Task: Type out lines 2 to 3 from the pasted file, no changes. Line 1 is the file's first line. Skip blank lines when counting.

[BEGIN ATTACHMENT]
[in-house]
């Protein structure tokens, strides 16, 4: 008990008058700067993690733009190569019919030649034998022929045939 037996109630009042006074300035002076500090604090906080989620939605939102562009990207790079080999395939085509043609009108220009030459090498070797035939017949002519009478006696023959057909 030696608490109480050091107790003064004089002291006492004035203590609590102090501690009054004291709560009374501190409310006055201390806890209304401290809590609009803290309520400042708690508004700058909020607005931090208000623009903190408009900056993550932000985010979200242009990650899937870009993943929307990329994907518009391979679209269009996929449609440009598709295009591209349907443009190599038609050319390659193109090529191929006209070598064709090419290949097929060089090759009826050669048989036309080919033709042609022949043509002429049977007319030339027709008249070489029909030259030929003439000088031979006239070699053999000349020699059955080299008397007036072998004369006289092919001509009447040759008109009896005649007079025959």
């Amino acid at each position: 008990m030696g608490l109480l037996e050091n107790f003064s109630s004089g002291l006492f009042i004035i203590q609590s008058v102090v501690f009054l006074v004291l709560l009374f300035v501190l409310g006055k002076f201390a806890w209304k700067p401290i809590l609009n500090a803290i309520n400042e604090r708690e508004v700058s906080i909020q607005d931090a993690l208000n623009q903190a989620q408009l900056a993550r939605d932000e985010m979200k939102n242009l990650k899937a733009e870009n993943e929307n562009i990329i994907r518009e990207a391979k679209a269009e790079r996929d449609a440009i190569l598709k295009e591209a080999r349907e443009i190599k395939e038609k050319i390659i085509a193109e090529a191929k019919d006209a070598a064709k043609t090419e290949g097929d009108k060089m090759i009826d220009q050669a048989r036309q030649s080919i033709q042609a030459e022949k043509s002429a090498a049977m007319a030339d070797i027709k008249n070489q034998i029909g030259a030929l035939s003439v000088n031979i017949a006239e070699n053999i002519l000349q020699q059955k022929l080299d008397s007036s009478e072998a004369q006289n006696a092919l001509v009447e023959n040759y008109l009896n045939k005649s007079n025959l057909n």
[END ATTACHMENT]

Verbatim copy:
């Protein structure tokens, strides 16, 4: 008990008058700067993690733009190569019919030649034998022929045939 037996109630009042006074300035002076500090604090906080989620939605939102562009990207790079080999395939085509043609009108220009030459090498070797035939017949002519009478006696023959057909 030696608490109480050091107790003064004089002291006492004035203590609590102090501690009054004291709560009374501190409310006055201390806890209304401290809590609009803290309520400042708690508004700058909020607005931090208000623009903190408009900056993550932000985010979200242009990650899937870009993943929307990329994907518009391979679209269009996929449609440009598709295009591209349907443009190599038609050319390659193109090529191929006209070598064709090419290949097929060089090759009826050669048989036309080919033709042609022949043509002429049977007319030339027709008249070489029909030259030929003439000088031979006239070699053999000349020699059955080299008397007036072998004369006289092919001509009447040759008109009896005649007079025959």
């Amino acid at each position: 008990m030696g608490l109480l037996e050091n107790f003064s109630s004089g002291l006492f009042i004035i203590q609590s008058v102090v501690f009054l006074v004291l709560l009374f300035v501190l409310g006055k002076f201390a806890w209304k700067p401290i809590l609009n500090a803290i309520n400042e604090r708690e508004v700058s906080i909020q607005d931090a993690l208000n623009q903190a989620q408009l900056a993550r939605d932000e985010m979200k939102n242009l990650k899937a733009e870009n993943e929307n562009i990329i994907r518009e990207a391979k679209a269009e790079r996929d449609a440009i190569l598709k295009e591209a080999r349907e443009i190599k395939e038609k050319i390659i085509a193109e090529a191929k019919d006209a070598a064709k043609t090419e290949g097929d009108k060089m090759i009826d220009q050669a048989r036309q030649s080919i033709q042609a030459e022949k043509s002429a090498a049977m007319a030339d070797i027709k008249n070489q034998i029909g030259a030929l035939s003439v000088n031979i017949a006239e070699n053999i002519l000349q020699q059955k022929l080299d008397s007036s009478e072998a004369q006289n006696a092919l001509v009447e023959n040759y008109l009896n045939k005649s007079n025959l057909n």